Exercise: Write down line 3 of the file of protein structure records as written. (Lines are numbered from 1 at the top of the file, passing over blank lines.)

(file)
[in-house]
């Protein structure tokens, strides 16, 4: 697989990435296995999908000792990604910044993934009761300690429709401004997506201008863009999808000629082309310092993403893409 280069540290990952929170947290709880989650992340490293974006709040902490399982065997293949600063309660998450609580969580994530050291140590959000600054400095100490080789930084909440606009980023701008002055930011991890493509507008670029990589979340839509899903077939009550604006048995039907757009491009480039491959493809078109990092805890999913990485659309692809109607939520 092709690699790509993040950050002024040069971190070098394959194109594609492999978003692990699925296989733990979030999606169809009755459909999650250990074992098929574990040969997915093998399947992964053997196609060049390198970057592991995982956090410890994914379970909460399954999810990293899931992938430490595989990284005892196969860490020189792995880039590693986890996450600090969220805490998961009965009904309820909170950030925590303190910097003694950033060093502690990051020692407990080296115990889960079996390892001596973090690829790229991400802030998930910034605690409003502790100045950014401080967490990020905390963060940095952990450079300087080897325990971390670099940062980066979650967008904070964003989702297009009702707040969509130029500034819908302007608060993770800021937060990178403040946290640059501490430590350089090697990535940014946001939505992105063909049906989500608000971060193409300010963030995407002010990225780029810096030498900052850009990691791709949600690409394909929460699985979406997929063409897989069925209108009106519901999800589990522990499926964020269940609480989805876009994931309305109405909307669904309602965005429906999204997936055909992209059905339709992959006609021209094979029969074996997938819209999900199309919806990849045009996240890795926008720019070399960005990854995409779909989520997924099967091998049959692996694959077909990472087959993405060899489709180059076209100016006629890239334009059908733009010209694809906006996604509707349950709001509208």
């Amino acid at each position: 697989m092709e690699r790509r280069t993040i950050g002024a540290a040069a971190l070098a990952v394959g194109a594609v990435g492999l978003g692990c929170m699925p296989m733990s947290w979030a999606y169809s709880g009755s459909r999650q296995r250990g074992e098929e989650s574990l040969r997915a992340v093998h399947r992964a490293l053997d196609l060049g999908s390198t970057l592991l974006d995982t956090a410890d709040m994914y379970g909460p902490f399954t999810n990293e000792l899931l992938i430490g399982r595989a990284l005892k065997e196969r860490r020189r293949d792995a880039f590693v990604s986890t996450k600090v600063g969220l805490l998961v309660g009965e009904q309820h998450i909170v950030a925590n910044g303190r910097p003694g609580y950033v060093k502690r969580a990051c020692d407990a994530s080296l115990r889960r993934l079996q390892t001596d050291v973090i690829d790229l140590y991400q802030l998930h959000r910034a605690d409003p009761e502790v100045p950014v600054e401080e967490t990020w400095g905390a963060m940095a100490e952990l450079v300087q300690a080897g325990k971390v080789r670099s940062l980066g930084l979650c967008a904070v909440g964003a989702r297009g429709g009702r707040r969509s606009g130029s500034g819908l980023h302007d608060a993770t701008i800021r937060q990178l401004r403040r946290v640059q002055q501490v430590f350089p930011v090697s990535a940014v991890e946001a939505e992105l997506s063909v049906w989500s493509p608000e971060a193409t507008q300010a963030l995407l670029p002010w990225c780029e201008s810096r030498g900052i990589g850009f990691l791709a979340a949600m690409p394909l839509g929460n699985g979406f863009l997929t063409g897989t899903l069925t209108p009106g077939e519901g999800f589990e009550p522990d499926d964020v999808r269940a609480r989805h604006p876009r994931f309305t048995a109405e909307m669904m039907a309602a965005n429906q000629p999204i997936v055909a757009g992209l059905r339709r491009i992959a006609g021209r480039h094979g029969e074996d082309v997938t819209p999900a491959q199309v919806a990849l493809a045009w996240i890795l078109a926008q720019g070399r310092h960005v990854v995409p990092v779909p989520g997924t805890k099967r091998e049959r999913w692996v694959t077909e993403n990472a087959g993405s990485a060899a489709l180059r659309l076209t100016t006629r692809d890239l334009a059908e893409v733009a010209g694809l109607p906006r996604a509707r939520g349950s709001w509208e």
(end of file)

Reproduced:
């Amino acid at each position: 697989m092709e690699r790509r280069t993040i950050g002024a540290a040069a971190l070098a990952v394959g194109a594609v990435g492999l978003g692990c929170m699925p296989m733990s947290w979030a999606y169809s709880g009755s459909r999650q296995r250990g074992e098929e989650s574990l040969r997915a992340v093998h399947r992964a490293l053997d196609l060049g999908s390198t970057l592991l974006d995982t956090a410890d709040m994914y379970g909460p902490f399954t999810n990293e000792l899931l992938i430490g399982r595989a990284l005892k065997e196969r860490r020189r293949d792995a880039f590693v990604s986890t996450k600090v600063g969220l805490l998961v309660g009965e009904q309820h998450i909170v950030a925590n910044g303190r910097p003694g609580y950033v060093k502690r969580a990051c020692d407990a994530s080296l115990r889960r993934l079996q390892t001596d050291v973090i690829d790229l140590y991400q802030l998930h959000r910034a605690d409003p009761e502790v100045p950014v600054e401080e967490t990020w400095g905390a963060m940095a100490e952990l450079v300087q300690a080897g325990k971390v080789r670099s940062l980066g930084l979650c967008a904070v909440g964003a989702r297009g429709g009702r707040r969509s606009g130029s500034g819908l980023h302007d608060a993770t701008i800021r937060q990178l401004r403040r946290v640059q002055q501490v430590f350089p930011v090697s990535a940014v991890e946001a939505e992105l997506s063909v049906w989500s493509p608000e971060a193409t507008q300010a963030l995407l670029p002010w990225c780029e201008s810096r030498g900052i990589g850009f990691l791709a979340a949600m690409p394909l839509g929460n699985g979406f863009l997929t063409g897989t899903l069925t209108p009106g077939e519901g999800f589990e009550p522990d499926d964020v999808r269940a609480r989805h604006p876009r994931f309305t048995a109405e909307m669904m039907a309602a965005n429906q000629p999204i997936v055909a757009g992209l059905r339709r491009i992959a006609g021209r480039h094979g029969e074996d082309v997938t819209p999900a491959q199309v919806a990849l493809a045009w996240i890795l078109a926008q720019g070399r310092h960005v990854v995409p990092v779909p989520g997924t805890k099967r091998e049959r999913w692996v694959t077909e993403n990472a087959g993405s990485a060899a489709l180059r659309l076209t100016t006629r692809d890239l334009a059908e893409v733009a010209g694809l109607p906006r996604a509707r939520g349950s709001w509208e």